Dani Marzouca (Digital Content Specialist): 

Throughout my career in the non-profit space and as a freelance journalist, I’ve been searching for the right balance between skill and career development while being able to contribute to the social justice movements I care so much about. I am enthralled to be part of a company that intentionally uplifts its own community. While I’ve never been to Syracuse and am unfamiliar with its needs, working remotely and flexing time allows me to bring the same energy to the Los Angeles community.

Every Wednesday, I get to sign on at east coast hours along with my team, satiate my curiosity and grow my skill set at the intersection of UX and SEO writing, and sign off with the satisfaction of contributing to an agency that’s cutting through the clutter of content marketing. Then, I get to drive to downtown LA and bear witness to revolutionary words of the Black Lives Matter visionaries like Dr. Melina Abdullah, Baba Akili, Albert Corado, and Janaya the Future. I get to shout, “No estas sola,” to the Spanish-speaking mother recounting the grief of losing her child to the Police State. I get to hop on a call with an organizer to create an emergency flier for a vigil.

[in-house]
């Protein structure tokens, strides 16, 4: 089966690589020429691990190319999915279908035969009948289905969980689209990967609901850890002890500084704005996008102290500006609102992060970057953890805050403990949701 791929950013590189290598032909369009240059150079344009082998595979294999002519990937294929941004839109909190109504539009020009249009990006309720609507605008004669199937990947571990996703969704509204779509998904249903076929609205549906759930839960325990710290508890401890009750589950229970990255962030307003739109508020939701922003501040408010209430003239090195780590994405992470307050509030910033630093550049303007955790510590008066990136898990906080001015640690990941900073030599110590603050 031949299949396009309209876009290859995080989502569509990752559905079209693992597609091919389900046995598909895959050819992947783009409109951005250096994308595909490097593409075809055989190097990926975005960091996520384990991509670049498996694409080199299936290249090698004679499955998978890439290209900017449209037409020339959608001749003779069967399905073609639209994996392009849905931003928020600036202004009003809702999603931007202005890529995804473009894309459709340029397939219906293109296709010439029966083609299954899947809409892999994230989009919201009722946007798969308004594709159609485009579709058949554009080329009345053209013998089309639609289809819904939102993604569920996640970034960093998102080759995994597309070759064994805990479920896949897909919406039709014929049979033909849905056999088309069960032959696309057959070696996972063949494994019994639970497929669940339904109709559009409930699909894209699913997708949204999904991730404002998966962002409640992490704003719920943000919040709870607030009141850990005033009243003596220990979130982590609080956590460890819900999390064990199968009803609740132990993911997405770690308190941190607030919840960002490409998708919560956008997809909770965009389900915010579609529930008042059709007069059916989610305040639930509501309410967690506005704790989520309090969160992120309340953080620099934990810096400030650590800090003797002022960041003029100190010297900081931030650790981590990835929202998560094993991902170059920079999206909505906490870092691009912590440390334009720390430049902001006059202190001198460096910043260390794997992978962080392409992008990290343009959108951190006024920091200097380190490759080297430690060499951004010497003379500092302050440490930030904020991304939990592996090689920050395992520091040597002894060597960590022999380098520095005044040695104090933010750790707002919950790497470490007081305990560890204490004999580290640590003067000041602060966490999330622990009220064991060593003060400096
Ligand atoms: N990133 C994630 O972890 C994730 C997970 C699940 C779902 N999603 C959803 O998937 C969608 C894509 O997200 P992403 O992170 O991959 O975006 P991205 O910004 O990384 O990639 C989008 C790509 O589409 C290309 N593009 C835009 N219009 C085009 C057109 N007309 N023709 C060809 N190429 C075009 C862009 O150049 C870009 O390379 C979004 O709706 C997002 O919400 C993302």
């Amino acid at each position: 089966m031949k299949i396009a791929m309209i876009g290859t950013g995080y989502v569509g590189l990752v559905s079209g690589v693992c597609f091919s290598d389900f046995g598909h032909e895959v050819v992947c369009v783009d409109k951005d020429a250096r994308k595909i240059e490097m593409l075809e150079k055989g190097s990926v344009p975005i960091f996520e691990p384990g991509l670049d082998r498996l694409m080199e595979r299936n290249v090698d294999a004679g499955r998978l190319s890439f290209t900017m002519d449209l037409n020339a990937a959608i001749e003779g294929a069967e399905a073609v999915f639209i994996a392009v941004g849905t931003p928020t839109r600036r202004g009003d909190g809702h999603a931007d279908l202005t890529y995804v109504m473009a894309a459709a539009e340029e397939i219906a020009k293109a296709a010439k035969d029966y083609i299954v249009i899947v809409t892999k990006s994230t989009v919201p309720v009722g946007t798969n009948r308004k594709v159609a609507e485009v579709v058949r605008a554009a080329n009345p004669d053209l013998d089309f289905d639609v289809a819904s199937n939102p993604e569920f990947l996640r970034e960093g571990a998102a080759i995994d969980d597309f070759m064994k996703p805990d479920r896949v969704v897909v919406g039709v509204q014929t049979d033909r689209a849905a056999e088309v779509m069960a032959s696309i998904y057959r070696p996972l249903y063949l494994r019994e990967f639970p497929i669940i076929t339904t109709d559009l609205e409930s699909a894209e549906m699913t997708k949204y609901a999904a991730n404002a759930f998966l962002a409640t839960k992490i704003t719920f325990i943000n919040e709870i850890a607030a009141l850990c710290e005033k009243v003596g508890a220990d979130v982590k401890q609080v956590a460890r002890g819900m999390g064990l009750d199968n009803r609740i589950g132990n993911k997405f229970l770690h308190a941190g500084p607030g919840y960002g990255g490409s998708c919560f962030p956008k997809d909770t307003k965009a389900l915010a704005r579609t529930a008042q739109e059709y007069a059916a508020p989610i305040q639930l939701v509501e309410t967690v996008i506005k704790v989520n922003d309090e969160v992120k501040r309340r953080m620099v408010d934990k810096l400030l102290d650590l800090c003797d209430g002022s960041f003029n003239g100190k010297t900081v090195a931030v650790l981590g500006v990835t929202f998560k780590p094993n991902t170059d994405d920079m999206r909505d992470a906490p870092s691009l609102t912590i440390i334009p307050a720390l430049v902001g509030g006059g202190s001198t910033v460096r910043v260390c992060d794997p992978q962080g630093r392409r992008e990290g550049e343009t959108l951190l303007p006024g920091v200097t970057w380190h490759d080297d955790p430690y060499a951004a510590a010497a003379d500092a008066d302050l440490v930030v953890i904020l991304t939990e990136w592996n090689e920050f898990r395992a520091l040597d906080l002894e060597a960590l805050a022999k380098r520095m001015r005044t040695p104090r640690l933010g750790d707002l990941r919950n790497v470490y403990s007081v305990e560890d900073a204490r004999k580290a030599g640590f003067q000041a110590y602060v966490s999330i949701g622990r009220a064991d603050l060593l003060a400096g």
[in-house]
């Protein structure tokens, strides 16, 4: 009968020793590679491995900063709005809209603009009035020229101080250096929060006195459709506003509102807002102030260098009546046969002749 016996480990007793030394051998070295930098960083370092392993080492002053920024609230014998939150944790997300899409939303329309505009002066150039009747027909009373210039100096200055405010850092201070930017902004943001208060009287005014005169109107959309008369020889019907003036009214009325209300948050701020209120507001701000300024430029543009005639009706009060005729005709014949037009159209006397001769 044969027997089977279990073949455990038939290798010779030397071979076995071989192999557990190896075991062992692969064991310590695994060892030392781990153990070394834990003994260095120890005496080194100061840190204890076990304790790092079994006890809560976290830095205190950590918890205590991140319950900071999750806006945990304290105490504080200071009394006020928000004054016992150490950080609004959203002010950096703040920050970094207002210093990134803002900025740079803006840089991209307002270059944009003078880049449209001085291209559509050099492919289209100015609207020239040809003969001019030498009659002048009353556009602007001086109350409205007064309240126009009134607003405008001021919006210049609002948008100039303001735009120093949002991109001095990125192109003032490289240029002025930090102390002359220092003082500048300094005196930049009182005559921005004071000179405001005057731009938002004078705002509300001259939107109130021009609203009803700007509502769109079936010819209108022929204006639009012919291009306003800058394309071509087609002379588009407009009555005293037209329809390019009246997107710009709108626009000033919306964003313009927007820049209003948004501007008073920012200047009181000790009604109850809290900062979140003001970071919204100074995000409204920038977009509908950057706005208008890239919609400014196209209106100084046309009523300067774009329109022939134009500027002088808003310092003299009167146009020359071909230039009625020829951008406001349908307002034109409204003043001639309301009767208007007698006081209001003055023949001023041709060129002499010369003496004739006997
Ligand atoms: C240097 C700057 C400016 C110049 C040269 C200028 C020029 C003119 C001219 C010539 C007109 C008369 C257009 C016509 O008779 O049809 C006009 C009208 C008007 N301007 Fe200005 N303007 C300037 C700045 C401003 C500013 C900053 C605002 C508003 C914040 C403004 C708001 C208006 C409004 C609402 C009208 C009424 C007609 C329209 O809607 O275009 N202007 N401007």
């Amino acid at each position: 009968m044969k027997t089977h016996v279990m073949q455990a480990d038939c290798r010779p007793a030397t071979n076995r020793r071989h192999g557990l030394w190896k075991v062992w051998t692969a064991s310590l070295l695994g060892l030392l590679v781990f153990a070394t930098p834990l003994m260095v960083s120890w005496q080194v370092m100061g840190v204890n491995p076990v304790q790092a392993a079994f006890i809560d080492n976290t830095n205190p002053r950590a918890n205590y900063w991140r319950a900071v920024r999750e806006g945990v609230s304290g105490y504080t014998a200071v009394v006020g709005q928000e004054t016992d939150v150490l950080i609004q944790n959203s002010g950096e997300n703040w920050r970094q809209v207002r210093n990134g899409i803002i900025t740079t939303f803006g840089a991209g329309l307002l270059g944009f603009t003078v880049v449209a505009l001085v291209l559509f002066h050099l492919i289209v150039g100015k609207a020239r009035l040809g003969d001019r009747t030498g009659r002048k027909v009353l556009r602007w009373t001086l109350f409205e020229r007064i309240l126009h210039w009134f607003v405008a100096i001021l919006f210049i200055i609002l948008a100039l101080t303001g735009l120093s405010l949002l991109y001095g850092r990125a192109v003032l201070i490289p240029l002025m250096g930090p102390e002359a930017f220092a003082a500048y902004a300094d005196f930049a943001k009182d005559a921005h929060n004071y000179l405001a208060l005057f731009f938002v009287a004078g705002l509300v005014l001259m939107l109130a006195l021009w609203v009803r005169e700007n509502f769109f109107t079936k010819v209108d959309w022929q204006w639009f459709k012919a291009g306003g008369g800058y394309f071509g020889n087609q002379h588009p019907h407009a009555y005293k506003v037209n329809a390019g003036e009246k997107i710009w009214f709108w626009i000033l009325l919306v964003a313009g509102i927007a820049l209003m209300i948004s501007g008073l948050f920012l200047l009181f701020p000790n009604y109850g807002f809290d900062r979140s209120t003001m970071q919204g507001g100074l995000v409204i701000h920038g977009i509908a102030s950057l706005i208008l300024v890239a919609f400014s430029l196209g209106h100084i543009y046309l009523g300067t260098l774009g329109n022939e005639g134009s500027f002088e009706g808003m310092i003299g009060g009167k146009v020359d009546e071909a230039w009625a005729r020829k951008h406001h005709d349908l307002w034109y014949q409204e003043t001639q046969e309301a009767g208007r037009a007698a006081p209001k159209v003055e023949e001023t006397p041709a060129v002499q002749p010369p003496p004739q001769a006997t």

Because of Terakeet’s flex policy, and its culture of community building, I get to feel like my whole, best self—both intellectually and morally fed. All the while, feeling supported by and gratefully challenged by my manager to ensure our clients are receiving inclusive, top-shelf writing. I can honestly say that I feel I’ve finally found that elusive work-life balance I’ve been seeking for so long. 

Dani Marzouca uses flex time to be active in social justice and equity movements like Black Lives Matter!